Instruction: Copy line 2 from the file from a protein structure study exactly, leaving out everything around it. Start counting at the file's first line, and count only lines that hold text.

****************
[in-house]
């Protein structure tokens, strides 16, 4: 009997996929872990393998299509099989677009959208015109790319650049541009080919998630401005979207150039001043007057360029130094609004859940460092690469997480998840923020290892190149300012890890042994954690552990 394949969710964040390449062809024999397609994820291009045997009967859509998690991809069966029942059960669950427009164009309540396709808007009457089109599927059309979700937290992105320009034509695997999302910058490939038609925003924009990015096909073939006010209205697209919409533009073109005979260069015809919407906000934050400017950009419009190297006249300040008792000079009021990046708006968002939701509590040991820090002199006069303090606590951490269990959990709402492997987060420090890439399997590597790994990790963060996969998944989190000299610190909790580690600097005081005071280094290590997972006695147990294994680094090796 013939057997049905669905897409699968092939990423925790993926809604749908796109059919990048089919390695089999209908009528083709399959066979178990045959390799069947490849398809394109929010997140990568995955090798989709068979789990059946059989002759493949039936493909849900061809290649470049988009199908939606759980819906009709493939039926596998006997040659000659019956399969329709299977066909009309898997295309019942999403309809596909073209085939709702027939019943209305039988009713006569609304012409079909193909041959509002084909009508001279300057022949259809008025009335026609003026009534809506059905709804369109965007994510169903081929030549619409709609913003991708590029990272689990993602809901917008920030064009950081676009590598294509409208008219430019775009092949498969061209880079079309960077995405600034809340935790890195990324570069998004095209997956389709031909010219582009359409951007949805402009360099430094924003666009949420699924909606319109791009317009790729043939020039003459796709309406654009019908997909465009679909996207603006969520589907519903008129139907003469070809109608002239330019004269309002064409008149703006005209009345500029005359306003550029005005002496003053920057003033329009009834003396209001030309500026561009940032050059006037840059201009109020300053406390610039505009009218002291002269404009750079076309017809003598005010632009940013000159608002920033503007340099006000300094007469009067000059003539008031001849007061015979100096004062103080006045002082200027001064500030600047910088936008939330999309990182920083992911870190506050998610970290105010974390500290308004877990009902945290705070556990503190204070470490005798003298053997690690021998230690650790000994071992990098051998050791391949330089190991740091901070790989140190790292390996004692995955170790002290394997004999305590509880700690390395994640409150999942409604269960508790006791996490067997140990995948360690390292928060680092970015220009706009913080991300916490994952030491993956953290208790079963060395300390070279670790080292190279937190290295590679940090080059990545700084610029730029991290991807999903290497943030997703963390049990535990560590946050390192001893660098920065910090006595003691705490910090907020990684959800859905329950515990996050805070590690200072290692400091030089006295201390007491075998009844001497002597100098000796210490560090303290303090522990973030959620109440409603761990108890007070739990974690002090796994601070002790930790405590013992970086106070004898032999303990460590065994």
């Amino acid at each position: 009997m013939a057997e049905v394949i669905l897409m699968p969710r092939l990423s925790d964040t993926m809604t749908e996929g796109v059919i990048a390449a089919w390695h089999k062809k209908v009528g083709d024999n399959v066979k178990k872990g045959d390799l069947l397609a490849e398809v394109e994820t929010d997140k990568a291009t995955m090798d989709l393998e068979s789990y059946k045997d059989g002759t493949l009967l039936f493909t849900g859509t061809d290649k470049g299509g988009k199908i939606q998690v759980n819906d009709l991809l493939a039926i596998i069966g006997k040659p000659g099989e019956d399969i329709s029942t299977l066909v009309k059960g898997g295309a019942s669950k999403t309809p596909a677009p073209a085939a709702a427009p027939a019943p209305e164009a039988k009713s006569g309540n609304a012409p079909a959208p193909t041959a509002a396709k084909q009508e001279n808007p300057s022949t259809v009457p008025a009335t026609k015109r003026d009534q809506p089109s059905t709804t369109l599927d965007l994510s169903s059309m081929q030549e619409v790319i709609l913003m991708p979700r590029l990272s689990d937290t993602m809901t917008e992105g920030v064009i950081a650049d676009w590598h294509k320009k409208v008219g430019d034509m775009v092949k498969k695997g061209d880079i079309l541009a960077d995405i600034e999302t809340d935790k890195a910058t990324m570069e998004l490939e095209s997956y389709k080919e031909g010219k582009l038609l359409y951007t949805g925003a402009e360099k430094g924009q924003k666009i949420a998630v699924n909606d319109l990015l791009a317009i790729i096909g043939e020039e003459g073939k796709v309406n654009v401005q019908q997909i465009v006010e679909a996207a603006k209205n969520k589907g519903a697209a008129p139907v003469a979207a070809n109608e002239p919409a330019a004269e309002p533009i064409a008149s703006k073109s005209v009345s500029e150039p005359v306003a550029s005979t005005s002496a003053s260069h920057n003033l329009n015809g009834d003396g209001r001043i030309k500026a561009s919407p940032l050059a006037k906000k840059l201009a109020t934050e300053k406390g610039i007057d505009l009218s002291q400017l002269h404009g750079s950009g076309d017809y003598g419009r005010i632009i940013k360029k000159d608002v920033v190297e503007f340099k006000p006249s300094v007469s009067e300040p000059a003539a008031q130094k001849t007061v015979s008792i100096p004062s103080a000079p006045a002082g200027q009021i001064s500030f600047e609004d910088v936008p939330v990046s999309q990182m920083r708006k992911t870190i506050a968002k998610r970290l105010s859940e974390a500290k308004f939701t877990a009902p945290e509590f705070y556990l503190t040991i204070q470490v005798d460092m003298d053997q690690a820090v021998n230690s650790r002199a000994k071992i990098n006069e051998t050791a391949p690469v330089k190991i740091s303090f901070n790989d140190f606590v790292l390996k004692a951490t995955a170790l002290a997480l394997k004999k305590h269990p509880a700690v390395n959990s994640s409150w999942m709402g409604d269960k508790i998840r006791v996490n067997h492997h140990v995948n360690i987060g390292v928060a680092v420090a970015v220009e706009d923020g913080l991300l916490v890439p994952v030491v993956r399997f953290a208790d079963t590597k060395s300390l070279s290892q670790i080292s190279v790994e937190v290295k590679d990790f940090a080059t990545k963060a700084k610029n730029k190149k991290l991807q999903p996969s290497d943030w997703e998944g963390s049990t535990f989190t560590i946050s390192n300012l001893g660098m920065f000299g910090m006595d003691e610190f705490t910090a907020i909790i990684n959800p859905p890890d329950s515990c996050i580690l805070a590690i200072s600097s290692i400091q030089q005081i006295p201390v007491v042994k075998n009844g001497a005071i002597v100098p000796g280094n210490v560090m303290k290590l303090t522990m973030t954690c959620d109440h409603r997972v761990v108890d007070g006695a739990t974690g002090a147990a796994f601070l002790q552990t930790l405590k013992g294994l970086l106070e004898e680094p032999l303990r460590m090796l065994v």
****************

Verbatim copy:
């Protein structure tokens, strides 16, 4: 009997996929872990393998299509099989677009959208015109790319650049541009080919998630401005979207150039001043007057360029130094609004859940460092690469997480998840923020290892190149300012890890042994954690552990 394949969710964040390449062809024999397609994820291009045997009967859509998690991809069966029942059960669950427009164009309540396709808007009457089109599927059309979700937290992105320009034509695997999302910058490939038609925003924009990015096909073939006010209205697209919409533009073109005979260069015809919407906000934050400017950009419009190297006249300040008792000079009021990046708006968002939701509590040991820090002199006069303090606590951490269990959990709402492997987060420090890439399997590597790994990790963060996969998944989190000299610190909790580690600097005081005071280094290590997972006695147990294994680094090796 013939057997049905669905897409699968092939990423925790993926809604749908796109059919990048089919390695089999209908009528083709399959066979178990045959390799069947490849398809394109929010997140990568995955090798989709068979789990059946059989002759493949039936493909849900061809290649470049988009199908939606759980819906009709493939039926596998006997040659000659019956399969329709299977066909009309898997295309019942999403309809596909073209085939709702027939019943209305039988009713006569609304012409079909193909041959509002084909009508001279300057022949259809008025009335026609003026009534809506059905709804369109965007994510169903081929030549619409709609913003991708590029990272689990993602809901917008920030064009950081676009590598294509409208008219430019775009092949498969061209880079079309960077995405600034809340935790890195990324570069998004095209997956389709031909010219582009359409951007949805402009360099430094924003666009949420699924909606319109791009317009790729043939020039003459796709309406654009019908997909465009679909996207603006969520589907519903008129139907003469070809109608002239330019004269309002064409008149703006005209009345500029005359306003550029005005002496003053920057003033329009009834003396209001030309500026561009940032050059006037840059201009109020300053406390610039505009009218002291002269404009750079076309017809003598005010632009940013000159608002920033503007340099006000300094007469009067000059003539008031001849007061015979100096004062103080006045002082200027001064500030600047910088936008939330999309990182920083992911870190506050998610970290105010974390500290308004877990009902945290705070556990503190204070470490005798003298053997690690021998230690650790000994071992990098051998050791391949330089190991740091901070790989140190790292390996004692995955170790002290394997004999305590509880700690390395994640409150999942409604269960508790006791996490067997140990995948360690390292928060680092970015220009706009913080991300916490994952030491993956953290208790079963060395300390070279670790080292190279937190290295590679940090080059990545700084610029730029991290991807999903290497943030997703963390049990535990560590946050390192001893660098920065910090006595003691705490910090907020990684959800859905329950515990996050805070590690200072290692400091030089006295201390007491075998009844001497002597100098000796210490560090303290303090522990973030959620109440409603761990108890007070739990974690002090796994601070002790930790405590013992970086106070004898032999303990460590065994």